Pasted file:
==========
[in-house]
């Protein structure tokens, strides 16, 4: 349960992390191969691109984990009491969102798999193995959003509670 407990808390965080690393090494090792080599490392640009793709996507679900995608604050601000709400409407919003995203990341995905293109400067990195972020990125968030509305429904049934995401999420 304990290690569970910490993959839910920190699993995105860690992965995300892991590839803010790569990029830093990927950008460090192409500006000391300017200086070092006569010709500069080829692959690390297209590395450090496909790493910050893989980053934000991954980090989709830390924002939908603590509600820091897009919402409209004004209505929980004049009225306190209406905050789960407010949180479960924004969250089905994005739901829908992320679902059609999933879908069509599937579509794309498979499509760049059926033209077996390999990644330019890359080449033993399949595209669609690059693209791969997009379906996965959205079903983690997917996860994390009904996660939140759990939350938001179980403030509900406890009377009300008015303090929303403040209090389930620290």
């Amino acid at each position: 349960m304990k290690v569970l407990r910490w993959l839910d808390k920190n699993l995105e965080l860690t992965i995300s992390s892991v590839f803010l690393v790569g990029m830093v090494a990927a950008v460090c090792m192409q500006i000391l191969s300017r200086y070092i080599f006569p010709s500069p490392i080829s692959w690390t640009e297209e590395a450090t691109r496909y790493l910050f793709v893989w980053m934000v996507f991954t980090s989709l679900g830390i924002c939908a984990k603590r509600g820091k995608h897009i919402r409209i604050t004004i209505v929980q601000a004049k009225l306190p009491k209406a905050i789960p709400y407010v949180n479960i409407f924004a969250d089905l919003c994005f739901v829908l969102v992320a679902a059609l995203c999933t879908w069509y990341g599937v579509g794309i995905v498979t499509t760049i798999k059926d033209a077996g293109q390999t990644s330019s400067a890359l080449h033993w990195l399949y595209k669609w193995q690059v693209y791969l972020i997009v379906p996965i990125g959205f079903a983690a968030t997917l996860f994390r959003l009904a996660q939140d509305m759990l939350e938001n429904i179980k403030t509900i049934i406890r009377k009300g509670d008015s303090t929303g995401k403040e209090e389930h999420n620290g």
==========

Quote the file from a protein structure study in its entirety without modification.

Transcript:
[in-house]
């Protein structure tokens, strides 16, 4: 349960992390191969691109984990009491969102798999193995959003509670 407990808390965080690393090494090792080599490392640009793709996507679900995608604050601000709400409407919003995203990341995905293109400067990195972020990125968030509305429904049934995401999420 304990290690569970910490993959839910920190699993995105860690992965995300892991590839803010790569990029830093990927950008460090192409500006000391300017200086070092006569010709500069080829692959690390297209590395450090496909790493910050893989980053934000991954980090989709830390924002939908603590509600820091897009919402409209004004209505929980004049009225306190209406905050789960407010949180479960924004969250089905994005739901829908992320679902059609999933879908069509599937579509794309498979499509760049059926033209077996390999990644330019890359080449033993399949595209669609690059693209791969997009379906996965959205079903983690997917996860994390009904996660939140759990939350938001179980403030509900406890009377009300008015303090929303403040209090389930620290």
């Amino acid at each position: 349960m304990k290690v569970l407990r910490w993959l839910d808390k920190n699993l995105e965080l860690t992965i995300s992390s892991v590839f803010l690393v790569g990029m830093v090494a990927a950008v460090c090792m192409q500006i000391l191969s300017r200086y070092i080599f006569p010709s500069p490392i080829s692959w690390t640009e297209e590395a450090t691109r496909y790493l910050f793709v893989w980053m934000v996507f991954t980090s989709l679900g830390i924002c939908a984990k603590r509600g820091k995608h897009i919402r409209i604050t004004i209505v929980q601000a004049k009225l306190p009491k209406a905050i789960p709400y407010v949180n479960i409407f924004a969250d089905l919003c994005f739901v829908l969102v992320a679902a059609l995203c999933t879908w069509y990341g599937v579509g794309i995905v498979t499509t760049i798999k059926d033209a077996g293109q390999t990644s330019s400067a890359l080449h033993w990195l399949y595209k669609w193995q690059v693209y791969l972020i997009v379906p996965i990125g959205f079903a983690a968030t997917l996860f994390r959003l009904a996660q939140d509305m759990l939350e938001n429904i179980k403030t509900i049934i406890r009377k009300g509670d008015s303090t929303g995401k403040e209090e389930h999420n620290g």